Along with their passports and vaccinations, the Duke basketball team was picking up some tips on beating the zone press for their trip to China. With Chinese teams facing a size and talent disadvantage, Duke expected to see a lot of zone while touring the Far East.
Coach K pulled junior guard Seth Curry onto the court and had him walk through the first pass against the zone pressing defense. Krzyzewski then walked to half court to explain the next pass.
From behind him, Curry added a piece of advice for his young teammates.
Krzyzewski turned around. "What was that?" he asked.
Curry repeated his point.
Coach K then tossed the ball to Curry and headed for the sideline, telling his team, "Do exactly what he said."
Just like that, Duke's leadership void began to fill.
After his fifth practice as a Blue Devil, Austin Rivers entered the locker room, dripping with sweat. As the media began to file in for interviews, the promising freshman reached into his locker for a towel.
From three stalls away, junior guard Andre Dawkins reached over and tapped his arm. "Hey," said Dawkins, gesturing toward the news cameras, "leave your shirt on."
Rivers gave him a surprised look, then turned and sat on his stool to face the media fully dressed.
And the leadership void filled a little more.
The 2011-12 Blue Devils will have only one senior—forward Miles Plumlee. It's the first time in four years that a Duke team has had fewer than three seniors on the squad.
The last time a Duke team had one senior and at least five freshman, which is the class makeup of this year's Blue Devils, was 2006-07. That team, featuring the players that would make up the senior class of the 2010 national champions, finished 22-11, 8-8 in the ACC.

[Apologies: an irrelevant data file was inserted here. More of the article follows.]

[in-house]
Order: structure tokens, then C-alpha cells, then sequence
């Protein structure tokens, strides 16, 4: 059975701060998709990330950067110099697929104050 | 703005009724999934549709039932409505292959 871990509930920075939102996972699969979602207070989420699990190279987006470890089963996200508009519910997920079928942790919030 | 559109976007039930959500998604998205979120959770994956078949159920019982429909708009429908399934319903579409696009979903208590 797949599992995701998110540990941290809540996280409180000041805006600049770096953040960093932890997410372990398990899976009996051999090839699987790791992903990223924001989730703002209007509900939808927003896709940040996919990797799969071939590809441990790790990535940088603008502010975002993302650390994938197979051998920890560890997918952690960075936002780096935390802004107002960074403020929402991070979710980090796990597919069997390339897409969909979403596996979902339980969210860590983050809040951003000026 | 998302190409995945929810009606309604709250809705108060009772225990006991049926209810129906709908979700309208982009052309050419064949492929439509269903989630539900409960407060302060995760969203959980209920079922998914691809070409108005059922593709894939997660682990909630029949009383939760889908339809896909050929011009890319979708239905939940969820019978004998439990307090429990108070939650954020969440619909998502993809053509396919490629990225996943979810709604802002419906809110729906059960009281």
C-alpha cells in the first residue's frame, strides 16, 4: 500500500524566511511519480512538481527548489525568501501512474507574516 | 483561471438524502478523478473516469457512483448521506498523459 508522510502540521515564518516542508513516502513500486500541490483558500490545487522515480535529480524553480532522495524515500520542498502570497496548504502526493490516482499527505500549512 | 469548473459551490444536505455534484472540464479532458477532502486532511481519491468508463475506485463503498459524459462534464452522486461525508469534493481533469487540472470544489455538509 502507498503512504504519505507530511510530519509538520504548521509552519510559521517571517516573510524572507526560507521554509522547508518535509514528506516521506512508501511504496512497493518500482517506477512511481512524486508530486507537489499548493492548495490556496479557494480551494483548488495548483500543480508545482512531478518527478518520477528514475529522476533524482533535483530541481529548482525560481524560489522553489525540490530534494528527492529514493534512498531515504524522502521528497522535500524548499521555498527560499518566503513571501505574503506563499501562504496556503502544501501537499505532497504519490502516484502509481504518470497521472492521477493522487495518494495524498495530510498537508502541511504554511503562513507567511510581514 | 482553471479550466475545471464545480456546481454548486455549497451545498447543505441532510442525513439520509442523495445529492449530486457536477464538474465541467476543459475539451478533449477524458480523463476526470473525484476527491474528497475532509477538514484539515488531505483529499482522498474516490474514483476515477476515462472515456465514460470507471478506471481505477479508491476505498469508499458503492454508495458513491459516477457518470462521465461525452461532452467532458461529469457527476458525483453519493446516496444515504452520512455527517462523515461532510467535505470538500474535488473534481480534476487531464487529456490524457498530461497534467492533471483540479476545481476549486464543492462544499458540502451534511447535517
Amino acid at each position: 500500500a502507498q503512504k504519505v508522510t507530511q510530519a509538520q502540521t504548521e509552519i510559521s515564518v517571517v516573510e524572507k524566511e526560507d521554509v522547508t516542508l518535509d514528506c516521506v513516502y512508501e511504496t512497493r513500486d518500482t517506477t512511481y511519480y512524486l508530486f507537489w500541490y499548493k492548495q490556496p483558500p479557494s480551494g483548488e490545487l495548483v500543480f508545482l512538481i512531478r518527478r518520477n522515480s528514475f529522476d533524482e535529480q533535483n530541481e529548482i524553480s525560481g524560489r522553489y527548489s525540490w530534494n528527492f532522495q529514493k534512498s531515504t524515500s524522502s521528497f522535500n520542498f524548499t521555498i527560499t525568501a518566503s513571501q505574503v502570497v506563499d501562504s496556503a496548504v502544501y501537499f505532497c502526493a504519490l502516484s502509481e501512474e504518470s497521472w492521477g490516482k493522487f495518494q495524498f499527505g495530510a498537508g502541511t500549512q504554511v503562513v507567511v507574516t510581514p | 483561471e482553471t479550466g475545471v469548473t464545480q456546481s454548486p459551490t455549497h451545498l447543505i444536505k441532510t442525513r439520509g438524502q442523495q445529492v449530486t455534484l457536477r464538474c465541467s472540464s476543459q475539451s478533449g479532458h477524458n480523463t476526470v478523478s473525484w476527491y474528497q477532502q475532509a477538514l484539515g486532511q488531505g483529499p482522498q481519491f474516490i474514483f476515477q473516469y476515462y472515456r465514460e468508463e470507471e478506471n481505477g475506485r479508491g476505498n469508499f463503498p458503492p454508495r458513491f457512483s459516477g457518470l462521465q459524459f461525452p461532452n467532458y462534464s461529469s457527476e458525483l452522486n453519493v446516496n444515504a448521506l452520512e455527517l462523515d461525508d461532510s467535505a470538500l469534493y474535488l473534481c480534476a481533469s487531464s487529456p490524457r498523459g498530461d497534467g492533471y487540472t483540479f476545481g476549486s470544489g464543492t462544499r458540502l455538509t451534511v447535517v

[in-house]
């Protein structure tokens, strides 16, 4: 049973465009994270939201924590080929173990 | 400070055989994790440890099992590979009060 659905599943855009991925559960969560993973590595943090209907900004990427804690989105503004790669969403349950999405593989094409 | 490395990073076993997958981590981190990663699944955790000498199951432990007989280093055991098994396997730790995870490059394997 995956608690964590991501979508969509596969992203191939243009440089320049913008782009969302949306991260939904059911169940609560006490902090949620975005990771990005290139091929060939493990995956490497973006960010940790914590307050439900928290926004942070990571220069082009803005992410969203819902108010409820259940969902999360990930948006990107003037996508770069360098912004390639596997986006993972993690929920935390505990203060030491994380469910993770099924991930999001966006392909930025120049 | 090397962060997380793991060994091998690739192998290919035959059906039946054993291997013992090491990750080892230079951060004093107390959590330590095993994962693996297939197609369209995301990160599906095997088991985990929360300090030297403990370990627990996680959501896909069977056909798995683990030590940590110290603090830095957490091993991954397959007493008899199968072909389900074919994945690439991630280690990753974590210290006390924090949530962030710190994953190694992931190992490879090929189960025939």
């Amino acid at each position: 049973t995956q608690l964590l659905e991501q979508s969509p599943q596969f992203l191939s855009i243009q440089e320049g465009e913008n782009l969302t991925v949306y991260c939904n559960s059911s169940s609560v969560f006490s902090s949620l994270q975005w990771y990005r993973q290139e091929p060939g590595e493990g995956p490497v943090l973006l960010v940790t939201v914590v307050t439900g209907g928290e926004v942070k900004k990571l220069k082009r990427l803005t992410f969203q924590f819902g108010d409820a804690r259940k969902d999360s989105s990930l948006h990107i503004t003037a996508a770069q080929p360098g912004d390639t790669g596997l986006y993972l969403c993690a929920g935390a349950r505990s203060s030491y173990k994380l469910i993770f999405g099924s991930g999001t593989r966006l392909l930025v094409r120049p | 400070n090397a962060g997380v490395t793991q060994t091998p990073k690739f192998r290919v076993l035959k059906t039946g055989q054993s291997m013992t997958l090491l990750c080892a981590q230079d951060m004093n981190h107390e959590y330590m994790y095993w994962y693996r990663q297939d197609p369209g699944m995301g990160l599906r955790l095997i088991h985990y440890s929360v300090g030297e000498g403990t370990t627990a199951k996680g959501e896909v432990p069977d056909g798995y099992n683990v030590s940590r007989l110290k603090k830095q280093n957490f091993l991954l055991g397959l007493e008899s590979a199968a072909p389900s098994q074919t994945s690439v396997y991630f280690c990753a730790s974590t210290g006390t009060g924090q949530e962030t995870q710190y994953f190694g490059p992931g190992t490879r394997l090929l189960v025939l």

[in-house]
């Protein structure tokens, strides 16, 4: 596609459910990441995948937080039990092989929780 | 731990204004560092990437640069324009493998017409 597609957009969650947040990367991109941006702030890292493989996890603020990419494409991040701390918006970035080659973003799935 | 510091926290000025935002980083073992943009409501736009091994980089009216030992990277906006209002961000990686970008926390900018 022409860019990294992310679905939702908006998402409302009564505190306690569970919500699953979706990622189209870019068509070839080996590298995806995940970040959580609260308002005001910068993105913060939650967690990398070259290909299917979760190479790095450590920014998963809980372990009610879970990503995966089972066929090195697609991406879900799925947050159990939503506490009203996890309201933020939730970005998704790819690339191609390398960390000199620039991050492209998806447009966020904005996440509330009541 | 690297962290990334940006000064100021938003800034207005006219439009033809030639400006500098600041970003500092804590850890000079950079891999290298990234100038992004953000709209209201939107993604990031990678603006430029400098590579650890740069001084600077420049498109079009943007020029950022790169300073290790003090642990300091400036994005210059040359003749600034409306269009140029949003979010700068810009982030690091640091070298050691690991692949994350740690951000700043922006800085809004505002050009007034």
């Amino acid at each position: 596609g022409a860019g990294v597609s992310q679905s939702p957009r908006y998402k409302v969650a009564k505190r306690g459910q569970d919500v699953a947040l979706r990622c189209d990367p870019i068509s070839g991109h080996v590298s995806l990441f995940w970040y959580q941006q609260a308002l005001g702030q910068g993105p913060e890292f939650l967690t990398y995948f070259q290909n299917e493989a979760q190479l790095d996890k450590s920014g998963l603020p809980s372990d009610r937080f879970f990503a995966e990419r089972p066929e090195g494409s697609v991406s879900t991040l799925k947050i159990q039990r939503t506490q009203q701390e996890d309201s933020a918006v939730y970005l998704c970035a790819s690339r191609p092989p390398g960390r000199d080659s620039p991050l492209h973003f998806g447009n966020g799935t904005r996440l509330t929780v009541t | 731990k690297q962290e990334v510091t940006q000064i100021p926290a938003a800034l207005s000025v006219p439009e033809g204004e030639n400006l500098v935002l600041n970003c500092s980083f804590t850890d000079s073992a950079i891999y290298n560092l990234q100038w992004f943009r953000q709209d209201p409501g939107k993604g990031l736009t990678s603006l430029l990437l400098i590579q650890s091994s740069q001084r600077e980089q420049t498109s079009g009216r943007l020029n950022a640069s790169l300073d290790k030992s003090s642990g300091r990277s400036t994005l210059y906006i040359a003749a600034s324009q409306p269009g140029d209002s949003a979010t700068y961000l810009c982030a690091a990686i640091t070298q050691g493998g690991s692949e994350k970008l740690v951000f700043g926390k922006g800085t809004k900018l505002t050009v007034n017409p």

In order to avoid another middle-of-the-road finish with a young team, Coach Krzyzewski needs some of the younger players to join the elder Plumlee as team leaders. He also knows it's something that can't be forced.
"We're not going to name captains at this point," Krzyzewski said. "We'll wait and see what happens on the trip." In other words, the gauntlet has been thrown. It's up to Curry, Dawkins, and Ryan Kelly to pick it up.
"There's a little bit of a void," Kelly said. "Guys have graduated. It's a younger bunch. The upper classmen are stepping up into vocal leadership roles. "
Kelly is more muscular this year. He worked over the offseason to sculpt his body, and also practiced ballhandling and outside shooting to help spread out defenses on the court. What may not be as obvious is his off-court leadership, which he says is a skill that needs to be honed just like the others.
"You have to work on it," he said. "I haven't been in that position since high school. I didn't have a huge role when I first got here, and as my role expanded, I tended to be pretty quiet out there, figuring out my own game. Now it's time to step up and help develop the younger players."
In addition to growing more comfortable as a vocal leader, Curry has to adjust to running the offense as well.
"He's always been put in the position of being a shooter," Krzyzewski said. "The ball wasn't in his hands at the start of last year with Kyrie (Irving) and Nolan (Smith) running the team. When Kyrie got hurt, Seth got some experience with the ball."
"I'll have ball in hands more," Curry agreed. "I've always been a score-first type of guard, and I've always been aggressive with the ball. Now I have to be vocal and get our teammates in certain offenses. I have to get us organized and not just look for my shot all the time."
To a man, the Duke team says that the China trip comes at the perfect time. The freshman will get extra time learning the ropes of the college game.
"Most freshman hit bumps trying to figure out the college game," said Kelly. "That first month, they feel like they've been hit by a bus. Our guys will get a nice transition into Division One."
The young team will be forced to bond as they spend nearly two weeks together on and off the court.
"We'll be living real close together for 13 days," freshman guard Quinn Cook said.
Which might be just how Coach Krzyzewski planned it.
"The teams that make it are the ones that are the most together," Kelly said.
And the void filled just a little more.